The Mudcat Café TM
Thread #111033   Message #2343799
Posted By: Jim Carroll
18-May-08 - 04:06 PM
Thread Name: Money v Folk
Subject: RE: Money v Folk
Thanks for that; thought we'd fallen out.
If we had a bundle of definitions to argue the toss over, perhaps we might get somewhere; as it stands we have on the one hand an established definition, on the other a school of thought which has no definition and appear incapable of constructing one. Simple solution; disprove the old one and replace it – surely.
Have just seen your posting and comments on the '54 definition. Surely if you are an official in a responsible position on the issue of copyright it is your duty to tell it as it is, not how you/they would prefer it to be. It appears to me somewhat patronising to assume that because people don't necessarily understand the situation now, that this will always be the case.
A strong argument for defining your terms clearly is the fact that you have two distinct bodies of material; one in the public domain, the other, somebody's property. I couldn't help but notice that you chose to ignore my invitation to relinquish your claim on your own compositions and allow them to fall into public domain.
You seem to be under the impression that all copyright abuses were a thing of the distant past – and in Ireland. Peter Kennedy (very English) was working for the British Broadcasting Corporation (even more English). He died a year or so ago and was making claims on traditional material right to the end. We are still living with the mess he created.
I seem to remember that the PRS claim for payment on the grounds that 'copyrighted music 'might' be played during the course of the evening' arose from an incident in the UK – may be wrong.
Don't even go there. If you think folk definition is contentious, try dipping your toe into 'who wrote the folk songs' and watch your feet disappear.
On of the defining factors of folk songs (with exceptions, I hasten to add) is their anonymity. Surely, if there is payment in the offing a composer is hardly likely to conceal his/her identity
During the course of our collecting we have encountered a somewhat strange phenomenon. On several occasions we have recorded songs, here in Clare and also from Travellers, which must have been composed during the lifetimes of the singers. On two of these (both composed communally), the singers were present when the songs were made. Yet each time we have drawn a blank on finding the composers. It just didn't seem important enough to be remembered.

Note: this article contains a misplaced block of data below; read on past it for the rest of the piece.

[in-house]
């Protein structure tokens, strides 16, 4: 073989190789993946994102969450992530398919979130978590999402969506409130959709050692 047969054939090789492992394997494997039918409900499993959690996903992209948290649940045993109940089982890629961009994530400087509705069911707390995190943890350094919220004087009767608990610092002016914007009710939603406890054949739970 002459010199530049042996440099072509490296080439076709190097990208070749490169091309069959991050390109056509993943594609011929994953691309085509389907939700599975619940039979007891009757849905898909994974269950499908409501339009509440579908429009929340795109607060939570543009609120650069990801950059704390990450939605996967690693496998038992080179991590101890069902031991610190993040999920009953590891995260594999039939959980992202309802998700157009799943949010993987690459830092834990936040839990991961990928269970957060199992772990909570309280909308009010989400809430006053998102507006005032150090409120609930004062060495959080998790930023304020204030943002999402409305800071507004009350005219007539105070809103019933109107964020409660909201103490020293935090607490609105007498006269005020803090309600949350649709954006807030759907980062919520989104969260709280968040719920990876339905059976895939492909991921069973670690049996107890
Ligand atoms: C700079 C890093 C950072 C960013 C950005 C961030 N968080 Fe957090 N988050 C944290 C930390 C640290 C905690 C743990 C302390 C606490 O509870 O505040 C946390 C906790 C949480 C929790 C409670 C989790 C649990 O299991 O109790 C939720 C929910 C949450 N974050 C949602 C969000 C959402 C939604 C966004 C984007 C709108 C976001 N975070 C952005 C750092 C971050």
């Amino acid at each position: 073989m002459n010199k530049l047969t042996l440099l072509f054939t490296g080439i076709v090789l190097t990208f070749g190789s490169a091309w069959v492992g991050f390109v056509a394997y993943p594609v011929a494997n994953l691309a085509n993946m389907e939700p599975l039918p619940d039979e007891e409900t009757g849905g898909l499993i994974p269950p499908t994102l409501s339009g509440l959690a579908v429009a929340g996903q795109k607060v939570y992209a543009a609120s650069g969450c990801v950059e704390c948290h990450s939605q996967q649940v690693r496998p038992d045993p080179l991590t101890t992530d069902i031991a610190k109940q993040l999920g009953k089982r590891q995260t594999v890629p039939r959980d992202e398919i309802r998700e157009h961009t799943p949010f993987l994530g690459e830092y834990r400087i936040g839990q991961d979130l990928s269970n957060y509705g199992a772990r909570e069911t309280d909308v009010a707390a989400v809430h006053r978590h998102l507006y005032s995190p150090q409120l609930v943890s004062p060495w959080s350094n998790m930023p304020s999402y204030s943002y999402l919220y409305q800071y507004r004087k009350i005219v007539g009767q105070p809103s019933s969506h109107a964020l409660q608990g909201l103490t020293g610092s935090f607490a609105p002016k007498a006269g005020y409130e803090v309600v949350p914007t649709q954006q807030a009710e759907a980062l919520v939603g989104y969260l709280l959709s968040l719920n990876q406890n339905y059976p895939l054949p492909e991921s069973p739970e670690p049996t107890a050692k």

Folk scholarship is bedevilled by the fact that by and large we have no information on our singing traditions from the real experts – the traditional singers. It is a sad and extremely puzzling fact that nobody has bothered to ask their view on their art. This, to me, shows a great contempt and disregard for the people who gave us our songs and music, a contempt displayed pretty typically by your comments.
As far as I'm concerned, they were there when the house and crossroads dances were destroyed by the 1935 Dance Halls Act which levied a monetary charge on all such activities in order to drive people into the newly constructed ballrooms.
They were there when the influx of commercial records from the U.S. all but destroyed regional musical styles. They witnessed these events; we didn't, and it seems like basic good manners to listen to what they have to say on the subject, and not dismiss them out of hand, as you have done in the past and are doing once again.
I have given you an account of what is happening here in the sessions - please tell me I am imaging it all!
Jim Carroll